decrease with our area in a subsidence region. The locations of this
feature is similar on both the ECMWF and GFS. Low temperatures on
Sunday night into Monday morning will generally be from the mid 40s
in the west to the lower 50s in the east.
.LONG TERM /MONDAY THROUGH THURSDAY/...
As of 330 AM EDT Friday...
An upper level low in the vicinity of the Mid Atlantic will keep a
chance for showers and a few afternoon thunderstorms in the area
Monday. If this low wobbles offshore, the area will be in the
subsidence zone and with high pressure building east, the chance for
rain will decrease for a few days. Once this low departs, upper
level ridging will increase, which means warmer temperatures are on
the way. However, with warmer temperatures, the threat for
thunderstorms will increase which looks to begin Wednesday. The
threat of convection may hang around through the end of the week.
Temperatures will moderate to near normal on Monday, then above
normal for the remainder of the workweek.
.AVIATION /12Z FRIDAY THROUGH TUESDAY/...
-- Changed Discussion --As of 730 AM EDT Friday...
Leading northern edge of 4000-6000FT ceilings was advancing
north across Virginia and will cover KLWB and KLYH just after the
12Z start of the TAF forecast period. Patchy dense fog with LIFR
visibility had developed overnight. Visibility will improve this
morning as mixing begin but only meduim confidence on the timing
of this improvement.
Ceilings will gradually lower today as a low pressure system
approaches from the southwest. Models, including the GFS and
variations of the WRF showed good consistency with the timing of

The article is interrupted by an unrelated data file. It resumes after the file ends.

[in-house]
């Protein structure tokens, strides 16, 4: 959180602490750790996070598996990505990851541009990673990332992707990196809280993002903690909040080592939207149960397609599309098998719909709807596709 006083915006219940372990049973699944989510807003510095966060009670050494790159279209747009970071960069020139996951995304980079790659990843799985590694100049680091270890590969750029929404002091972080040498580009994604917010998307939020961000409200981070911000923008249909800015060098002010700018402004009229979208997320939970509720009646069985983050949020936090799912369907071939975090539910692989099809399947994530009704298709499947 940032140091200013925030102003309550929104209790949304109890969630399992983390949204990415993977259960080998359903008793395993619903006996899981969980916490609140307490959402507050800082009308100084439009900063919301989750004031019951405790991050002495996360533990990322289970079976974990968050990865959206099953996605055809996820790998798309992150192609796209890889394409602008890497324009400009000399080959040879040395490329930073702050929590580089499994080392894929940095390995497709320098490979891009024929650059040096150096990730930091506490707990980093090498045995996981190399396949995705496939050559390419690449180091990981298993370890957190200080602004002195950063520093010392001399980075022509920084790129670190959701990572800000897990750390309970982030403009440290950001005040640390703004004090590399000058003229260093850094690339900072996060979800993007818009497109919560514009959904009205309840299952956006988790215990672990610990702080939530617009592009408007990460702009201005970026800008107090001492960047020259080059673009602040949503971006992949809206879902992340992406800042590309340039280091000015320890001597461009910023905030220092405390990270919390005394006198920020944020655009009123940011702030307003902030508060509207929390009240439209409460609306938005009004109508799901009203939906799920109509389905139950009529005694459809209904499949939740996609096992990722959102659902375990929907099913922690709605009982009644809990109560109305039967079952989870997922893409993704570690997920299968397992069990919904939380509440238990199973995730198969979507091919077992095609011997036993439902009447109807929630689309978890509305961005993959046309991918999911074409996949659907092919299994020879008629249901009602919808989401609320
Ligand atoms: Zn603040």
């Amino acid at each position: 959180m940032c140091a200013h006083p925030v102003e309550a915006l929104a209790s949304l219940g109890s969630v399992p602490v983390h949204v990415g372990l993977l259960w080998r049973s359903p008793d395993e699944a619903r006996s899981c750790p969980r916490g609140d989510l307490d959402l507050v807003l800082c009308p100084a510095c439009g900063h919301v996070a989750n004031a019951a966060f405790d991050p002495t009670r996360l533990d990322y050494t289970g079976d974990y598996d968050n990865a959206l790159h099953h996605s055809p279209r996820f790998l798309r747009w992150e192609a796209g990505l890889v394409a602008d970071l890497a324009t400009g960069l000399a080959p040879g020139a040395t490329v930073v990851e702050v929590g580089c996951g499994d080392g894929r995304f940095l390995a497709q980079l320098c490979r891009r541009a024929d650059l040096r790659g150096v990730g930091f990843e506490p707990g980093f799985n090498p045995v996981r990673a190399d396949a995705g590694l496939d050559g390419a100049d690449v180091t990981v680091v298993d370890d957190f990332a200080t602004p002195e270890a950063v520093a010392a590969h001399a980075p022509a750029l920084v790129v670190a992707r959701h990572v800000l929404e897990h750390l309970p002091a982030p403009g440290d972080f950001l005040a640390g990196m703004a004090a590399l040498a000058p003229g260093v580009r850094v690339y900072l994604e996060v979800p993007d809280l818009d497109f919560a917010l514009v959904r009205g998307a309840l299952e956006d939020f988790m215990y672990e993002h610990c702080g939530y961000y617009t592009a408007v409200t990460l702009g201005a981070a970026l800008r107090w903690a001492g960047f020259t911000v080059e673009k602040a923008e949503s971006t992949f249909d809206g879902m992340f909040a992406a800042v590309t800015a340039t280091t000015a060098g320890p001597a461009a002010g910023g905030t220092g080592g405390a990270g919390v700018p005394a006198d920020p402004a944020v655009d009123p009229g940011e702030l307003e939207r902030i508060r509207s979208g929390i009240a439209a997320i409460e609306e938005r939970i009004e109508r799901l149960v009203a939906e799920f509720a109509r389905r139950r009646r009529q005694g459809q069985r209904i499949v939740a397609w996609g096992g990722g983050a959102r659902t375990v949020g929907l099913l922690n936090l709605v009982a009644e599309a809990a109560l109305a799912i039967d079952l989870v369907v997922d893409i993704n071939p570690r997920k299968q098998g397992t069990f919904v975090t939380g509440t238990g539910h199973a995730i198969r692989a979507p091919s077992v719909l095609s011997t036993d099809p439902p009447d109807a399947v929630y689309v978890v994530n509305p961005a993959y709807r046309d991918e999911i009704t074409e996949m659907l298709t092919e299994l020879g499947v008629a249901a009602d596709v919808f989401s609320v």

the MVFR ceilings and arrival time of light to moderate rain.
Still high confidence there will be widespread moderate to heavy
rain across the region ceilings lowering to IFR between 00Z and
06Z. A low level jet from the southeast tonight will produce some
wind gusts of 25 to 35 knots along the ridges. Gusts up to 30
knots are possible at KBLF.
Saturday, the precipitation will trend more showery as the axis of
the upper trough draws close and the surface low passes overhead.
Flight conditions will improve as the low level winds become
northwest and the lee side wedge erodes. Isolated afternoon
thunderstorms cannot be ruled out as surface instability increases,
especially in the west.
Sunday, mainly VFR conditions are expected along with some hit or
miss showers as the axis of the upper trough passes across the
region. The best potential for MVFR conditions will be across
southeast West Virginia where northwest upslope cloud cover is
expected. Monday into Tuesday, most areas will be VFR.
-- End Changed Discussion --
As of 450 AM EDT Friday...
Consistent forecast from the models and the Weather Prediction
Center with one to two inches of rain expected across the forecast
area from this afternoon through late in the day Saturday. A bulk
of this precipitation will fall this evening into Saturday
morning. There is still a potential that this longer duration
rainfall will lead to localized minor flooding along streams and